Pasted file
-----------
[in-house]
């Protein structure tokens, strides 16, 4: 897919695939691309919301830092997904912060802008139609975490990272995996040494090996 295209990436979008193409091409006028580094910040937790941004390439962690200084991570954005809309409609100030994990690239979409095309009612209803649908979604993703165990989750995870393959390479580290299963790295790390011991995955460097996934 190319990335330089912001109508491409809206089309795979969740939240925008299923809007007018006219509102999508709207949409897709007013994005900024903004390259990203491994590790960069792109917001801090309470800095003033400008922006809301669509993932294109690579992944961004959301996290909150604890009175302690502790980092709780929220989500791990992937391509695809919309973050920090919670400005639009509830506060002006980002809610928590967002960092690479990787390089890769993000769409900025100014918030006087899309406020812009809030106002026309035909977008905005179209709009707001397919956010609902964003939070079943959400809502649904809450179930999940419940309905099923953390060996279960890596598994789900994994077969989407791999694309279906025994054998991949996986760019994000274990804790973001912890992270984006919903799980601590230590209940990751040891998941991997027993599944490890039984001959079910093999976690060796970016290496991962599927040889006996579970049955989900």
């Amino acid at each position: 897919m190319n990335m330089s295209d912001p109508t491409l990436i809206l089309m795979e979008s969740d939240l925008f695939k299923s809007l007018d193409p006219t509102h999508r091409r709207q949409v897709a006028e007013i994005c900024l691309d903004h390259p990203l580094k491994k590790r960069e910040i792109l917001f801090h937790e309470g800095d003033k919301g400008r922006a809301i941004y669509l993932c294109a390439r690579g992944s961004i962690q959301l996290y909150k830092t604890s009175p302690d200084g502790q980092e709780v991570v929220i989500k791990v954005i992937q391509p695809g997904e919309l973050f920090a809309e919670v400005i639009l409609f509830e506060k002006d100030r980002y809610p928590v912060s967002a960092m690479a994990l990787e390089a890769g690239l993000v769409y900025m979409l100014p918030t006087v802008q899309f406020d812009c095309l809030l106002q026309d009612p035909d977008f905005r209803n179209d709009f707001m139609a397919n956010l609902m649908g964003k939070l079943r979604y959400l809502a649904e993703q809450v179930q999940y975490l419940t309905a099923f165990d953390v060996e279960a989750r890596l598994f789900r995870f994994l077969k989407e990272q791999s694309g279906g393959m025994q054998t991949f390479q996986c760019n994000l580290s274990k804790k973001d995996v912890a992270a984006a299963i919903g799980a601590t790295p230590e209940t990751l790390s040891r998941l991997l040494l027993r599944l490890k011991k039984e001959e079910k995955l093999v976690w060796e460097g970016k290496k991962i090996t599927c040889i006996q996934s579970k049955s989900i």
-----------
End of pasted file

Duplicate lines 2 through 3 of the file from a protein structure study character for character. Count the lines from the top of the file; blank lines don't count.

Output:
């Protein structure tokens, strides 16, 4: 897919695939691309919301830092997904912060802008139609975490990272995996040494090996 295209990436979008193409091409006028580094910040937790941004390439962690200084991570954005809309409609100030994990690239979409095309009612209803649908979604993703165990989750995870393959390479580290299963790295790390011991995955460097996934 190319990335330089912001109508491409809206089309795979969740939240925008299923809007007018006219509102999508709207949409897709007013994005900024903004390259990203491994590790960069792109917001801090309470800095003033400008922006809301669509993932294109690579992944961004959301996290909150604890009175302690502790980092709780929220989500791990992937391509695809919309973050920090919670400005639009509830506060002006980002809610928590967002960092690479990787390089890769993000769409900025100014918030006087899309406020812009809030106002026309035909977008905005179209709009707001397919956010609902964003939070079943959400809502649904809450179930999940419940309905099923953390060996279960890596598994789900994994077969989407791999694309279906025994054998991949996986760019994000274990804790973001912890992270984006919903799980601590230590209940990751040891998941991997027993599944490890039984001959079910093999976690060796970016290496991962599927040889006996579970049955989900």
């Amino acid at each position: 897919m190319n990335m330089s295209d912001p109508t491409l990436i809206l089309m795979e979008s969740d939240l925008f695939k299923s809007l007018d193409p006219t509102h999508r091409r709207q949409v897709a006028e007013i994005c900024l691309d903004h390259p990203l580094k491994k590790r960069e910040i792109l917001f801090h937790e309470g800095d003033k919301g400008r922006a809301i941004y669509l993932c294109a390439r690579g992944s961004i962690q959301l996290y909150k830092t604890s009175p302690d200084g502790q980092e709780v991570v929220i989500k791990v954005i992937q391509p695809g997904e919309l973050f920090a809309e919670v400005i639009l409609f509830e506060k002006d100030r980002y809610p928590v912060s967002a960092m690479a994990l990787e390089a890769g690239l993000v769409y900025m979409l100014p918030t006087v802008q899309f406020d812009c095309l809030l106002q026309d009612p035909d977008f905005r209803n179209d709009f707001m139609a397919n956010l609902m649908g964003k939070l079943r979604y959400l809502a649904e993703q809450v179930q999940y975490l419940t309905a099923f165990d953390v060996e279960a989750r890596l598994f789900r995870f994994l077969k989407e990272q791999s694309g279906g393959m025994q054998t991949f390479q996986c760019n994000l580290s274990k804790k973001d995996v912890a992270a984006a299963i919903g799980a601590t790295p230590e209940t990751l790390s040891r998941l991997l040494l027993r599944l490890k011991k039984e001959e079910k995955l093999v976690w060796e460097g970016k290496k991962i090996t599927c040889i006996q996934s579970k049955s989900i």